In a recent interview to CNBC Microsoft’s CEO, Steve Ballmer, has made a very good point. When asked about the competition (whether too much being made of Microsoft competing with Google on the search front, or with Apple on other fronts), he said that it’s important to understand what creates the real value (of a business, project, or product) for the consumer. Ballmer stated: “the truth is, value gets created by innovation widely adopted“. This brought my thoughts back to Jason Calacanis’ Affiliate Summit West 2008 keynote speech. While being infamously attacking in his speech (which did create the resonance that he was undoubtedly hoping to create), he also brought up the subject of value. He addressed the question of so-called “thin affiliates”, or affiliate websites that add no real value, but “pollute” the Internet. While I strongly disagree with the verbiage, there was a point behind Calacanis’ words.
On an average day I have to review close to a hundred of different of affiliate websites. Some of them look like this:
Is having a banner/link on this website really beneficial for the merchants that are being represented here (question of value to the merchant)? And is visiting this website really helping the end user in some new and a constructive way, substantially contributing to the pre-sale process (question of value to the online consumer)? The answers to both questions are evident.
It’s not affiliate websites like these that make super affiliates, and it’s not websites like these that are being bookmarked and revisited again. Observing dozens of super affiliates getting to the heights of their success, I have not seen one that didn’t do something that (i) aimed at creating an innovation, and (ii) strove for a wide adoption. There is something both merchants, and affiliates can learn from Ballmer’s words. There are still many opportunities out there. We just need to look at things through the consumers’ eyes, see the needs, turn them into opportunities, and do everything we can to come up with such solutions that would be widely and continuously adopted.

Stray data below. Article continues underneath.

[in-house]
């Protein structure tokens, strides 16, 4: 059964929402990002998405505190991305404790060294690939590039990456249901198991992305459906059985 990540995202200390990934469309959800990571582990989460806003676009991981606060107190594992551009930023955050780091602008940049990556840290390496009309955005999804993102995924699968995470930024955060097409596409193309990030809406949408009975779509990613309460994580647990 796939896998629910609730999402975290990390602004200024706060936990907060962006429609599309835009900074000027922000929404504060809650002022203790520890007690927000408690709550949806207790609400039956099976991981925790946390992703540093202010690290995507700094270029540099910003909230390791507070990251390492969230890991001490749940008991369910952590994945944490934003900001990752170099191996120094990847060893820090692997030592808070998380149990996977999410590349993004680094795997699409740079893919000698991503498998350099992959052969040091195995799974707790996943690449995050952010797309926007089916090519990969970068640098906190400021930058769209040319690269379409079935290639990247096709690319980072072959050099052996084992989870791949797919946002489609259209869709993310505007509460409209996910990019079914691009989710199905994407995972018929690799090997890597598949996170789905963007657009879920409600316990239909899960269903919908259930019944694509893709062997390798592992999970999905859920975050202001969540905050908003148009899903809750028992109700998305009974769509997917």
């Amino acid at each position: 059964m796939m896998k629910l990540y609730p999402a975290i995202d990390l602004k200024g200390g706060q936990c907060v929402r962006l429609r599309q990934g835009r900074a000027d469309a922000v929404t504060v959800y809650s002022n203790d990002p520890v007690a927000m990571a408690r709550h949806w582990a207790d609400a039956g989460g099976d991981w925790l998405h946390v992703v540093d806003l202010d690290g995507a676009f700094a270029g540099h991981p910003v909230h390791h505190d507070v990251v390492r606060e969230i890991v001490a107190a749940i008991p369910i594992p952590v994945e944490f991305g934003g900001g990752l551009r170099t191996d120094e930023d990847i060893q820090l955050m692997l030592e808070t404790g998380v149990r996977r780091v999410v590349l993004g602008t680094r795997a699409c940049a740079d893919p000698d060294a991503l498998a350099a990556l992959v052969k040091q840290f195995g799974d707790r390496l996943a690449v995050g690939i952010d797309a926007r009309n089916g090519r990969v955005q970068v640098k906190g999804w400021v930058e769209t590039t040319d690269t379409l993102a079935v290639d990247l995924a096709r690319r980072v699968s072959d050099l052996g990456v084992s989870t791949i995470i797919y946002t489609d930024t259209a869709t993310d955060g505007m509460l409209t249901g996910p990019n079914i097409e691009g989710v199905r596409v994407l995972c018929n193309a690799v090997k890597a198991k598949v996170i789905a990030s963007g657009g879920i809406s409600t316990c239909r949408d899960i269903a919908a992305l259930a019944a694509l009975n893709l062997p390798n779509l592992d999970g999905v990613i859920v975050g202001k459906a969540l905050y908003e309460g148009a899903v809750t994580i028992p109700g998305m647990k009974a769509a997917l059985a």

2 thoughts on “Creating Value — Real, Lasting & Widely Demanded”
I can understand an affiliate aiming for innovation, but how is the phrase “strive for a wide adoption” defined in terms of affiliate creativity?
Gee, “wide adoption” might scare an affiliate afraid of others copying the affiliate site.
Does “strive for wide adoption” equal usability standards? Does “strive for wide adoption” mean access among a variety of computers/technical palm held gadgets?
I was actually thinking along the lines of an affiliate (or a merchant) coming up with a unique shopping tool, or a widget, or service, or an online community that there is a niche for, but that isn’t already there… and aiming big — for the wide adoption (multiple users getting fascinated by it, and involved with it). Of course, Ballmer meant it in his own context, but I believe there’s room for expanding this definition of true value into almost any industry.